Should he stay or should he go? Coach quandary at ND

With every embarrassing Notre Dame loss (aren’t they all embarrassing in South Bend?) and every University of Washington win, the topic is going to come up.

It’s Charlie Weis’ third year, people like to point out, and Notre Dame fired Tyrone Willingham after three seasons. The Irish are 0-3 this season, and plenty more potential losses loom on the schedule.

How, the critics ask, can Notre Dame justify keeping Weis if his team goes, say, 5-7 (and that might be pushing it), after firing Willingham for going 6-5 during his final season?

Even worse, you could argue, is the fact that Weis was given a 10-year extension after starting his first season 5-2, while Willingham got little more than a “nice job, coach” for his 8-0 start in his first season.

Weis’ teams aren’t just losing, they’re getting blown out — which was interestingly one of big knocks on Willingham during his tenure at Notre Dame. Through three games, the Irish have yet to score an offensive touchdown. In a string of defeats that began last season, Notre Dame has lost five consecutive games by a total of 136 points.

So what is Notre Dame athletic director Kevin White to do when the criticism keeps coming at him and his program from all over the country? How can he keep Charlie Weis vs. Tyrone Willingham from becoming a weekly story this year and in the future?

Simple. Say you screwed up. Just admit you fired Willingham too early. Say it was a mistake, that you overreacted. It’s the best way for the school to justify not firing Weis without looking like hypocrites at best and racists at worst.

Weis might or might not be the long-term answer for Notre Dame, but firing him now will just set the program back again.

It’s Willingham, of all people, that seems to have the solution figured out.

“There’s an old saying that says, two wrongs don’t make a right,” Willingham said when asked about the situation at Notre Dame. “If there was a wrong, and that’s debatable, but if there was, two wrongs don’t make a right.”

Weis’ contract means he is probably safe for the near future, but barring a miraculous turnaround of the program this season, Notre Dame will be under fire all season long. Just say you acted too quickly, Notre Dame, and a lot of this pressure will go away. Right now, your credibility is hurting, and admitting a little bit of fault would go a long way towards restoring it.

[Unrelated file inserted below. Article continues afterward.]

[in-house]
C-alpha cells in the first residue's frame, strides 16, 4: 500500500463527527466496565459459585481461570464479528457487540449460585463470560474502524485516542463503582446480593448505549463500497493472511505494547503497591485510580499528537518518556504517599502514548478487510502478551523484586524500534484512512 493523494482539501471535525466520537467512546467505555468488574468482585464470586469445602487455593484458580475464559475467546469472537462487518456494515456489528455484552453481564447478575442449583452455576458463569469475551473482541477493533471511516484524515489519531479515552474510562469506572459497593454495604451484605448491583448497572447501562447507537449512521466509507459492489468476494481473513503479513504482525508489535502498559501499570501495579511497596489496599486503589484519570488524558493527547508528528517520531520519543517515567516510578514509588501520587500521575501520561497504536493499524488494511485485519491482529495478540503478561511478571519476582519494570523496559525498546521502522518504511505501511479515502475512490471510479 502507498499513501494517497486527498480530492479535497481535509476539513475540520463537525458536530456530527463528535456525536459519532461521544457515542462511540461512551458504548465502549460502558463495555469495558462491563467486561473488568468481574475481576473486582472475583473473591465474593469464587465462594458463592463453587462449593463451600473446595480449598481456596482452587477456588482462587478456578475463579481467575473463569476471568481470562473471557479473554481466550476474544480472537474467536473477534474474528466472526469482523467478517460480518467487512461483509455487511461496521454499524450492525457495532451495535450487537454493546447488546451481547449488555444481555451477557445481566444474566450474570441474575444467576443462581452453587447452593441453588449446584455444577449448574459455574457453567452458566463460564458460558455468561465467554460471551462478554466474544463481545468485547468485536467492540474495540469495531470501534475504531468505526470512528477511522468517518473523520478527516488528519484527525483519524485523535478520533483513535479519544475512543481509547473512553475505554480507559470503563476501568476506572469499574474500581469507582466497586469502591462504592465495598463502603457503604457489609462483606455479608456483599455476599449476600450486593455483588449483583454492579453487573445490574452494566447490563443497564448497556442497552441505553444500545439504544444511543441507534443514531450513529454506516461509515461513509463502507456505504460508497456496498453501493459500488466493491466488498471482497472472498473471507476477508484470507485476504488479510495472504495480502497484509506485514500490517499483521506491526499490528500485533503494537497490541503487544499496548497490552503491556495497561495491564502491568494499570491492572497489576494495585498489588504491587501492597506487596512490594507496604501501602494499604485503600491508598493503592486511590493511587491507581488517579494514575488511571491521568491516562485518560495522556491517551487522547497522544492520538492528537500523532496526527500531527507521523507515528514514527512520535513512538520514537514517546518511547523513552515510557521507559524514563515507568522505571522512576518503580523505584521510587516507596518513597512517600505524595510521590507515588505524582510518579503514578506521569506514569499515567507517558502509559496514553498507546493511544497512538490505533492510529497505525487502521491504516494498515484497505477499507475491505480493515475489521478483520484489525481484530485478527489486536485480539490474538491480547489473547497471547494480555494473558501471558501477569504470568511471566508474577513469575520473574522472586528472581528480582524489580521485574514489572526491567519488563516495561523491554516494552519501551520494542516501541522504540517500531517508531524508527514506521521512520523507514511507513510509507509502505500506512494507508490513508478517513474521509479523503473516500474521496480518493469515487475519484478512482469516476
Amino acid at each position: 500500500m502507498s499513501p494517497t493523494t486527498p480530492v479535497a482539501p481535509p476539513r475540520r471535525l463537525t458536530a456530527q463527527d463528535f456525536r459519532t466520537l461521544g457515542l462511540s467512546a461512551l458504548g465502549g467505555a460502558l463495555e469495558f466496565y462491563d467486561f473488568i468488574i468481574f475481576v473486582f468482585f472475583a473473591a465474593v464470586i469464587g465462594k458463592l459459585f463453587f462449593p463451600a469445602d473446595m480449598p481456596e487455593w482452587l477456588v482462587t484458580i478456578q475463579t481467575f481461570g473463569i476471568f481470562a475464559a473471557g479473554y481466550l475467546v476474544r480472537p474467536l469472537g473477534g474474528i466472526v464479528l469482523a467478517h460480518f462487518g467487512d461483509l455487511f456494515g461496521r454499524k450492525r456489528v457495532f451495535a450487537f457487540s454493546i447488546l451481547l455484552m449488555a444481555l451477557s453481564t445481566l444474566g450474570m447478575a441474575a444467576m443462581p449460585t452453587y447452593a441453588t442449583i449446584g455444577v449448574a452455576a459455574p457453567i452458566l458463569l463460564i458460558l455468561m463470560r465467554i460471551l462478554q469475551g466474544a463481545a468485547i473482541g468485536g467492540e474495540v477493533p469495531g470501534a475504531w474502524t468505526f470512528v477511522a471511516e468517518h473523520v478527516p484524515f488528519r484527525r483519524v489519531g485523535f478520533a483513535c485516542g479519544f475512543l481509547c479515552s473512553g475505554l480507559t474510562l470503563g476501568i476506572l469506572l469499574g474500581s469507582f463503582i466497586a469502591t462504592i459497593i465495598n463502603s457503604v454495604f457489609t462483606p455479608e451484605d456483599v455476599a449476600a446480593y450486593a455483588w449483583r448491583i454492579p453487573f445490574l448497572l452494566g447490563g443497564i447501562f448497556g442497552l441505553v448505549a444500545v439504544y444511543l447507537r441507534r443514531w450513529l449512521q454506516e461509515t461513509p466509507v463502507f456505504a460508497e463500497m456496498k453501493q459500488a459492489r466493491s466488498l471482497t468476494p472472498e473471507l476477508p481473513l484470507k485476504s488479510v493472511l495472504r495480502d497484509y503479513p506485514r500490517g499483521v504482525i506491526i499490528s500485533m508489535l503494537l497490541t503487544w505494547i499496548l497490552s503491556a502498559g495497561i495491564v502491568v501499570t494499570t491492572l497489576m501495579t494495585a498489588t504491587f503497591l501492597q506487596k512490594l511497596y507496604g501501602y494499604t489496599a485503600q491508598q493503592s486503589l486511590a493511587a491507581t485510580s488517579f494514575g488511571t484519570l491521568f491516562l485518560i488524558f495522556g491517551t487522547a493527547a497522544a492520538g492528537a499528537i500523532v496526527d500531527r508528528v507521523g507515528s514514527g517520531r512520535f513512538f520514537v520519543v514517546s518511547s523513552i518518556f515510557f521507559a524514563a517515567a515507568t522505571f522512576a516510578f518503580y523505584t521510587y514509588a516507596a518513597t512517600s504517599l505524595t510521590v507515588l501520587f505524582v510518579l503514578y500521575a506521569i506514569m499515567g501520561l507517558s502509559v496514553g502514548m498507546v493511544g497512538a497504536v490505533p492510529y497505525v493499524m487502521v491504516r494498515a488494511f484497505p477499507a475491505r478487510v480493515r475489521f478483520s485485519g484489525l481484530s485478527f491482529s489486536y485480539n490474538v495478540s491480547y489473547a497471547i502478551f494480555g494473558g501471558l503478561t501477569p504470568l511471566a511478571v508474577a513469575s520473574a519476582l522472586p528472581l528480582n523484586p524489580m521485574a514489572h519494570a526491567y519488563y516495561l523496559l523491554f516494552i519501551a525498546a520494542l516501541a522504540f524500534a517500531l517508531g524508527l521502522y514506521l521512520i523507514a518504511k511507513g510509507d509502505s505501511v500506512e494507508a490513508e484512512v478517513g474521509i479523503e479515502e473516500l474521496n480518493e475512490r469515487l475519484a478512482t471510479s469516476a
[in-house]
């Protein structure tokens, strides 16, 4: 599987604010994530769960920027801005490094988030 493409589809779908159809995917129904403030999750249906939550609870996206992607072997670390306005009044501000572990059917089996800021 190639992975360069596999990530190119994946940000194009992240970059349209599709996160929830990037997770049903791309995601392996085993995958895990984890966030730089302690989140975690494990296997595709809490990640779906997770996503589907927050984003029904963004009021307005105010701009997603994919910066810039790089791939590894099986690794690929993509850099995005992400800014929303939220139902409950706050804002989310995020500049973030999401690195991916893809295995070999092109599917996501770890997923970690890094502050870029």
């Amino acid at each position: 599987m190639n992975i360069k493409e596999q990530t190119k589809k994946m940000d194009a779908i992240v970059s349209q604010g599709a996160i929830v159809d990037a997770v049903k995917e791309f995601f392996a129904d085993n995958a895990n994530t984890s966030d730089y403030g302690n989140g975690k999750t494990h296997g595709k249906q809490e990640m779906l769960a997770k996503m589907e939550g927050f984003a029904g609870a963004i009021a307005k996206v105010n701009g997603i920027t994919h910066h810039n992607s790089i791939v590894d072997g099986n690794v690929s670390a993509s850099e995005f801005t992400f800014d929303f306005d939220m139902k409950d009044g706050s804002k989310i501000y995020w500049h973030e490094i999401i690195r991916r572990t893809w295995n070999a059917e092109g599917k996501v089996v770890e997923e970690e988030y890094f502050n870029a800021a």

In the win-now world of college football, Willingham knew what he was getting into, which is why he won’t criticize his former employers for letting him go.

“College coaches don’t have three years,” he said. “You’ve got today. That’s it, that’s all. That’s what you walk in the door planning on, you have today. Anything else as a bonus is gravy.”

Willingham is a man of too much character to be enjoying Notre Dame’s misery. He’s not the petty grudge type.

“Why would one get a kick out of someone else’s misery?” he said.

And whether some part of him is still angry about the way things played out at his last coaching stop, Willingham and his seven-figure salary are getting along just fine in Seattle, which is why Notre Dame doesn’t need to apologize to Willingham or anyone else. Just say a mistake was made and move forward.

It’s that easy, Notre Dame. Admit a mistake, the pressure will subside — well at least a little anyway. This is still Notre Dame we’re talking about. Then you can get back to figuring out how to get that first win.

If only that were so easy.

Contact Herald Writer John Boyle at For more on University of Washington Sports, check out the Huskies blog at /huskiesblog

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